Hair Loss can Affect Women Far More than Men (Contd)
Healthy diet, enough time of sleep, regular exercise, and not worrying too much can prevent hair loss, whereas problems such as lupus, thyroid condition, and diabetes can cause hair loss. Eating habits vary from healthy eating habits on one end of the scale, to serious eating disorders like anorexia and bulimia on the other end. While hair loss is more harmful to the psyche than anything else, some of the causes of baldness may represent serious health problems.
Certainly a good healthy diet will tend to reduce hair loss and it is important to keep your health good, but hair loss can affect the emotional health of both men and particularly women and it can be a rather glib statement to tell people not to worry about their looks. Coping with hair loss depends a lot on your attitude and the support of your friends and family.
The thyroid gland is in the front of the lower neck and makes important hormones that keep the body healthy. Hormones called androgens, commonly testosterone, can cause hair follicles to shrink, causing thinning of hair or eventual hair loss. In pregnancy, hormone levels increase in the early stages of pregnancy and cause the hair growth cycle to slow down.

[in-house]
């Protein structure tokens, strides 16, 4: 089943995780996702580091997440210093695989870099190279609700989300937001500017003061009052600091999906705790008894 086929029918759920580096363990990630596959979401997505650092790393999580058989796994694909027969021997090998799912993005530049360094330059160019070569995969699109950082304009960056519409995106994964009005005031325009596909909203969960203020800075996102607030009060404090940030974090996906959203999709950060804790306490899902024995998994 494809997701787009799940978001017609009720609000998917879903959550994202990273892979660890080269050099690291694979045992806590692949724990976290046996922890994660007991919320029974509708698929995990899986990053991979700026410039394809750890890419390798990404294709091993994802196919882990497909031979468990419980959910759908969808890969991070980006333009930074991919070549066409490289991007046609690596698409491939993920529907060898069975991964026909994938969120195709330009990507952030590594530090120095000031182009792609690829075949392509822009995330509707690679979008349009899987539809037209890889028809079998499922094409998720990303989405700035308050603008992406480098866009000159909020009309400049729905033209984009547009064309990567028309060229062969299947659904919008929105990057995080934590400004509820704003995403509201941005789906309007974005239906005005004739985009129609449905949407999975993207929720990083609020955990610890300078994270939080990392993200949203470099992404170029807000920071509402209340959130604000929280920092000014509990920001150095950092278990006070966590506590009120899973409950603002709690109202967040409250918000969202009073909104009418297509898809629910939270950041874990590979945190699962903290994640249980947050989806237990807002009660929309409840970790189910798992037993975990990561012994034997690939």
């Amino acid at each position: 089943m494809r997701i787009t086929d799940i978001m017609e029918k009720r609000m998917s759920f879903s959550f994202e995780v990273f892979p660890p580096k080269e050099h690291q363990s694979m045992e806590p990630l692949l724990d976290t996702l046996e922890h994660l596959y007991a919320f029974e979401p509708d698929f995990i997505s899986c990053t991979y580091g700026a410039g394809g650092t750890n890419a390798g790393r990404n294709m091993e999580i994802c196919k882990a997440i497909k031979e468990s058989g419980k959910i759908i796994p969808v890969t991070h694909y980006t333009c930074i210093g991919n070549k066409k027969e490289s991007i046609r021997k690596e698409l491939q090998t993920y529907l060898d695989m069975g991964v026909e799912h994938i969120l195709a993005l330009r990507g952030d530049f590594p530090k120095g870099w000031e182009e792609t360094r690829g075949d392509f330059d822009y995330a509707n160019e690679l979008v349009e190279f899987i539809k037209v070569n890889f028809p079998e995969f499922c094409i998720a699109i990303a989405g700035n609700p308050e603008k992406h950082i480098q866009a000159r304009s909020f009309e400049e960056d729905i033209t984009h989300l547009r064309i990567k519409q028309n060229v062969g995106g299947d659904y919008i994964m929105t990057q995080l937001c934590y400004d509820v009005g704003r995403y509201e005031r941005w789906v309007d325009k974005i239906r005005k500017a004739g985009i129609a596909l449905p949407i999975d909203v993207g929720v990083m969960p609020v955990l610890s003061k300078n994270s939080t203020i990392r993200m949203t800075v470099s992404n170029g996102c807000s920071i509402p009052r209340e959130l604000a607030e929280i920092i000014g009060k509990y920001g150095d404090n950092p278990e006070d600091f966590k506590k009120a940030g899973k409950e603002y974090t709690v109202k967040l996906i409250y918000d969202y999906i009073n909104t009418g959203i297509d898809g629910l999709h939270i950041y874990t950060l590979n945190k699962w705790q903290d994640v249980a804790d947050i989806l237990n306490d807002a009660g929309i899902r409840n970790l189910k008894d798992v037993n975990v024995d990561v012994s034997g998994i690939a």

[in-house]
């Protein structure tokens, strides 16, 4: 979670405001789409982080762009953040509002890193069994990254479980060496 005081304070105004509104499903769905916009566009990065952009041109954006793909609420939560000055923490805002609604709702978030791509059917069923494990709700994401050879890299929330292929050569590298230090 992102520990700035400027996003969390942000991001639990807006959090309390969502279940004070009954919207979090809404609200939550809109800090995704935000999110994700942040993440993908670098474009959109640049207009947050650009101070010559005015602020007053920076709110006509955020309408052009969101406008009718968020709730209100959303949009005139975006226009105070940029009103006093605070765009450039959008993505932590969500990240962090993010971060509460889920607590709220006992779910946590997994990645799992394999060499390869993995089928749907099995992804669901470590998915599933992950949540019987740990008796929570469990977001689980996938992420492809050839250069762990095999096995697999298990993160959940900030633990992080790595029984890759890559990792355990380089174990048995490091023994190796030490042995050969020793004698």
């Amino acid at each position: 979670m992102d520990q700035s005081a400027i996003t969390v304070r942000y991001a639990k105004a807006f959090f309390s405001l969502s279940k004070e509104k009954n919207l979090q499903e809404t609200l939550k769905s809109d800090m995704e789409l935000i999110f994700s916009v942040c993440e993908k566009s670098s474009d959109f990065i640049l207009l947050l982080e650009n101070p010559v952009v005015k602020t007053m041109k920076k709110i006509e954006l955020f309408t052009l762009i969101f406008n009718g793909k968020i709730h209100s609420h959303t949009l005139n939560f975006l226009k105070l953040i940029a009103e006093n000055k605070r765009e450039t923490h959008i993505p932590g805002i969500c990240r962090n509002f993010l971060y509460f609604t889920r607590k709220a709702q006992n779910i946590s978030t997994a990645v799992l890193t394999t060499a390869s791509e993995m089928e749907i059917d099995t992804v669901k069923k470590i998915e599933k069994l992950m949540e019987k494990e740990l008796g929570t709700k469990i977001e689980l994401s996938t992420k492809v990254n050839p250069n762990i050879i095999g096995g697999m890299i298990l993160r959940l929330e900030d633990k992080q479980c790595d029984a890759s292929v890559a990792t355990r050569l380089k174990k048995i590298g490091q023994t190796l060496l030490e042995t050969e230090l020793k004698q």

Doctors refer to common baldness as "androegentic alopecia" which implies that a combination of hormones and heredity (genetics) is needed to develop the condition. The hormone imbalance that occurs in polycystic ovary syndrome can cause hair loss in teenage girls as well as in adult women.
Female-pattern androegenetic alopecia is a common condition, its treatment includes minoxidil 2% and antiandrogens (cyproterone acetate) in case of obvious hyperandrogenism; finasteride, not currently approved for women, is however being tested in postmenopausal women.